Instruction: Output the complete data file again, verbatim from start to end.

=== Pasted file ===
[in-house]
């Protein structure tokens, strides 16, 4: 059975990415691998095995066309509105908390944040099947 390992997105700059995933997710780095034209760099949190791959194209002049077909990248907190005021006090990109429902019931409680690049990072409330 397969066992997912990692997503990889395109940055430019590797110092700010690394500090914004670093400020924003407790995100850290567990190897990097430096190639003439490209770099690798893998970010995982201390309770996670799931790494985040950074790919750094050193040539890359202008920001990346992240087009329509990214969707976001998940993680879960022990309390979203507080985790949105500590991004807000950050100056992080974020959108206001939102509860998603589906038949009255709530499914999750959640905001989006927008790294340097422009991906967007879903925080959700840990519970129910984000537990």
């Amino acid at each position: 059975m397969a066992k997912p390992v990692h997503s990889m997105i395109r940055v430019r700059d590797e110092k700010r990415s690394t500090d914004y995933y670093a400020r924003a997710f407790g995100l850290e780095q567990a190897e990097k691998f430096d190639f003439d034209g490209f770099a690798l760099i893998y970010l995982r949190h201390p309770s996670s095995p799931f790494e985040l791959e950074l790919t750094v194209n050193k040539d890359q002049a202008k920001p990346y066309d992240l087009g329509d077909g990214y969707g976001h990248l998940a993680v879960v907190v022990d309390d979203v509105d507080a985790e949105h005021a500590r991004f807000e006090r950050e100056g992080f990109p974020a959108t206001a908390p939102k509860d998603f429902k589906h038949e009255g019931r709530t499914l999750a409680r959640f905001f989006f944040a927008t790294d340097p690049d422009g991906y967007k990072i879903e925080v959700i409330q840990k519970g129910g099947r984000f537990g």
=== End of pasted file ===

[in-house]
């Protein structure tokens, strides 16, 4: 059975990415691998095995066309509105908390944040099947 390992997105700059995933997710780095034209760099949190791959194209002049077909990248907190005021006090990109429902019931409680690049990072409330 397969066992997912990692997503990889395109940055430019590797110092700010690394500090914004670093400020924003407790995100850290567990190897990097430096190639003439490209770099690798893998970010995982201390309770996670799931790494985040950074790919750094050193040539890359202008920001990346992240087009329509990214969707976001998940993680879960022990309390979203507080985790949105500590991004807000950050100056992080974020959108206001939102509860998603589906038949009255709530499914999750959640905001989006927008790294340097422009991906967007879903925080959700840990519970129910984000537990």
């Amino acid at each position: 059975m397969a066992k997912p390992v990692h997503s990889m997105i395109r940055v430019r700059d590797e110092k700010r990415s690394t500090d914004y995933y670093a400020r924003a997710f407790g995100l850290e780095q567990a190897e990097k691998f430096d190639f003439d034209g490209f770099a690798l760099i893998y970010l995982r949190h201390p309770s996670s095995p799931f790494e985040l791959e950074l790919t750094v194209n050193k040539d890359q002049a202008k920001p990346y066309d992240l087009g329509d077909g990214y969707g976001h990248l998940a993680v879960v907190v022990d309390d979203v509105d507080a985790e949105h005021a500590r991004f807000e006090r950050e100056g992080f990109p974020a959108t206001a908390p939102k509860d998603f429902k589906h038949e009255g019931r709530t499914l999750a409680r959640f905001f989006f944040a927008t790294d340097p690049d422009g991906y967007k990072i879903e925080v959700i409330q840990k519970g129910g099947r984000f537990g």